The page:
Fr. John Meyendorff on Ecumenism, 7
Participation in the ecumenical movement is hardly popular among the Orthodox in America. The reasons for this lack of popularity are to be found, on the one hand, in the peculiar trends which have been predominant in organized ecumenism (i.e., such agencies as the World Council of Churches or the National Council of Churches) in the sixties and the seventies. On the other hand, Orthodox parishes and dioceses still often determine their relations with “outsiders” in a provincial, ethnic way, without real concern for mission. The situation is further complicated by the activities of super-conservative (or pseudo-conservative) agencies and pressure-groups which spread deliberate misinformation about ecumenism. For instance, to the Orthodox they affirm that participation in ecumenism implies renunciation of the Orthodox Church’s claim to be the True Church. At the same time, addressing the Protestants, they pretend that Orthodox participation in the WCC leads to the rejection of biblical (“fundamentalist”) purity in favor of superstition. Furthermore, since the WCC membership from the third world is very vocal in condemning racism, the South African government, which supports racist “apartheid” in South Africa, lobbies against the WCC. Recently, a truly partial and misleading critical article about the WCC published by The Reader’s Digest was widely distributed to American clergy of all denominations by the South African Embassy in Washington.
Be that as it may, it is quite understandable that Orthodox participants at ecumenical assemblies feel uncomfortable. They see no sufficient reason to accept the extreme criticisms coming from fundamentalist Protestant circles, but, at the same time, they hardly approve the flat reduction of the doctrine of the Kingdom of God to the lever of sociopolitical ideology — a reduction which, unfortunately, has often prevailed in recent times among liberal Protestants. They know by experience about the ultimate evil of Communist totalitarianism, which is often ignored by third world politicians for whom the enemy is only the Capitalist or the Racist, and who, with the support of Western pseudo liberals, consent to be manipulated by Moscow.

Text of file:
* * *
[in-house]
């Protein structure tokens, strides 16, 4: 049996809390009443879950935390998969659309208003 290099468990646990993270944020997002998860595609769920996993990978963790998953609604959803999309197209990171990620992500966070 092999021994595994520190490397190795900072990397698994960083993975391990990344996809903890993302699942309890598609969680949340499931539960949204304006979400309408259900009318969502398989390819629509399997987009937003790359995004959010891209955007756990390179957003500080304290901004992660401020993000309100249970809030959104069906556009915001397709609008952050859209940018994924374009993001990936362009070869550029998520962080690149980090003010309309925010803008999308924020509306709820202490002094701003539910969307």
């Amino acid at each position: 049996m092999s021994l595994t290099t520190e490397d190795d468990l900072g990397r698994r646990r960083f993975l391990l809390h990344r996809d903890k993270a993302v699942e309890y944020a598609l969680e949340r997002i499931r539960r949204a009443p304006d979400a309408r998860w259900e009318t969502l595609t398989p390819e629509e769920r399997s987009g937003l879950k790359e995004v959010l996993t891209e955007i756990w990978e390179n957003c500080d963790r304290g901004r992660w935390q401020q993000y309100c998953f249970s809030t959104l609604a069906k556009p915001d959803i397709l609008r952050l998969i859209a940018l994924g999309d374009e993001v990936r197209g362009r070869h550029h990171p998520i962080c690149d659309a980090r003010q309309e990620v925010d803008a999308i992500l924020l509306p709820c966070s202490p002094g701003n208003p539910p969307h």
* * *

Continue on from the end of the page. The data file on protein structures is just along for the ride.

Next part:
Why then participate? The answer to this question is simple: the mission of the Church requires it. As Orthodox we have no right to ignore the world around us; this world requires our presence and our voice wherever it can be heard, precisely because our message is unique and because the Church is the guardian of a universal Truth. We have no right to restrict our witness to situations where “we” feel comfortable. Actually, such situations do not really exist. True spiritual “comfort” will come only in the Kingdom of God.
The mission of the Church certainly–and primarily- consists in assuring the growth of our parishes, in establishing new communities, in spreading education. But it also presupposes the full use of such opportunities as are provided by the various existing ecumenical forums, where the witness of Orthodoxy takes the form of dialogue in an atmosphere of mutual openness and friendly encounter. This does not mean at all that we should compromise our faith or approve every statement of the World or National Councils of Churches. These bodies do not speak for the Orthodox Church but for occasional majorities which are otherwise divided on essential points of faith and political commitment. Such statements are simply sent to the member churches for their “study,” and are in no way binding on anybody. But there are situations — like, for example, the case of the recent WCC document on “Baptism, Eucharist and Ministries” — when a strong and articulate Orthodox voice succeeds in achieving true progress on some essential points of the faith.
We do not know — God knows — how much closer to true Christian unity such individual successes can bring us, but we cannot avoid our mission in the ecumenical movement as it exists today, and promote within it, together with the Orthodox autocephalous churches, which all also participate, the faith “once delivered to the saints.”
posted April 21, 1998